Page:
“At the time, we had just three wastewater samplers around campus, two by the hospital, which of course will be positive due to the patients being treated there, and one negative control by Revelle College,” Karthikeyan said. “It was business as usual and I packed up to leave the lab for the day when I saw that the Revelle sample was actually positive! I re-ran it multiple times for sanity—all came back positive. That launched a thousand ships and put the whole surveillance team on overdrive.”

The campus community was notified within 14 hours and targeted messages were sent to people associated with the affected buildings, recommending they be tested for the virus as soon as possible. More than 650 people were tested for COVID-19 that weekend. As a result, two asymptomatic individuals were diagnosed with COVID-19, and they self-isolated before an outbreak could occur.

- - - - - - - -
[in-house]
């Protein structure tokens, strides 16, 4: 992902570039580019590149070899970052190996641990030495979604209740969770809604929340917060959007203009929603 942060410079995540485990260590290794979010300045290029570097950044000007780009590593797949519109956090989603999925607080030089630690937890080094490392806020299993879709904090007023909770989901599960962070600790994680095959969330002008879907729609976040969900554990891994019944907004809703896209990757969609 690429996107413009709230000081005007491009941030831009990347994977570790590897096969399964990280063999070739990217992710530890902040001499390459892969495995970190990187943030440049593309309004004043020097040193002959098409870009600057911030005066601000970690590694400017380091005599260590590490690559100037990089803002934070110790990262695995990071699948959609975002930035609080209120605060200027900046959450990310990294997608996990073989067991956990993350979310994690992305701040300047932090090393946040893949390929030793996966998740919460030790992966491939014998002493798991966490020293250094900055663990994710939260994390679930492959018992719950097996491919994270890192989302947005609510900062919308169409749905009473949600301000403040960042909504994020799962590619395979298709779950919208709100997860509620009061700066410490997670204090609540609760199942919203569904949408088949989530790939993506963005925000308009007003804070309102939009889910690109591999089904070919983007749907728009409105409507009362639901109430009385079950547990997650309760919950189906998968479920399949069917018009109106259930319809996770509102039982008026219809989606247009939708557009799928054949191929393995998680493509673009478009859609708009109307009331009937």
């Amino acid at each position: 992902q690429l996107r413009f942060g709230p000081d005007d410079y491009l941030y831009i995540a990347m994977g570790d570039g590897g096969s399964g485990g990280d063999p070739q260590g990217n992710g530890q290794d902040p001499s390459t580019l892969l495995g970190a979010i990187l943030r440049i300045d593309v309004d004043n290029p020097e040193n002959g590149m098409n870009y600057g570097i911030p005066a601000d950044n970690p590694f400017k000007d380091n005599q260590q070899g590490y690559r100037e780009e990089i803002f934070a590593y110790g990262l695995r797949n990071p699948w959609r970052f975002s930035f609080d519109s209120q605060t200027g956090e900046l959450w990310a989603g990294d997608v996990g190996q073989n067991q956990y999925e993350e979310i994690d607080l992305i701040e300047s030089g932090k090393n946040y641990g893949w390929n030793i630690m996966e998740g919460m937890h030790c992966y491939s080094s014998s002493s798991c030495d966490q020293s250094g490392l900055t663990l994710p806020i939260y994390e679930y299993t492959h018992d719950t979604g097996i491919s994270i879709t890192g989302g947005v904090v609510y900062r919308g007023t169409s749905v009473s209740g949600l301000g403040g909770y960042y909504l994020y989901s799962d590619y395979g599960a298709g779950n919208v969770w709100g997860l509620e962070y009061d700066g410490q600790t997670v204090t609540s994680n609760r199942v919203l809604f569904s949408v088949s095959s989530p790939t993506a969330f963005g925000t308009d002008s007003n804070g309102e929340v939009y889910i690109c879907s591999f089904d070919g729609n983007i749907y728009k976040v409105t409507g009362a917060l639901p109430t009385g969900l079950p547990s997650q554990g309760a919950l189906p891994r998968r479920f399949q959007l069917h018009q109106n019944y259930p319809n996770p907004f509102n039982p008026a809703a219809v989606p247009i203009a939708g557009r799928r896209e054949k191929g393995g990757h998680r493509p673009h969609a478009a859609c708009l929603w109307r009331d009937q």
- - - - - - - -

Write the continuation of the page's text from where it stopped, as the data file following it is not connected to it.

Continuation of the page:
Now, Knight, Karthikeyan and team monitor wastewater from 350 UC San Diego buildings daily. Notifications are automatically sent to affected buildings, results are available on a public dashboard and positive samples are being sequenced to track the emergence of new coronavirus variants.


While wastewater monitoring has become mostly routine, there are still surprises. While Karthikeyan and team were collecting wastewater near the Coast Apartments one day, they found a gopher had dug through and buried their sampler. To make matters worse, while they were busy investigating that situation, their golf car rolled off the path and got stuck. They had to get help to physically lift the cart back onto the path.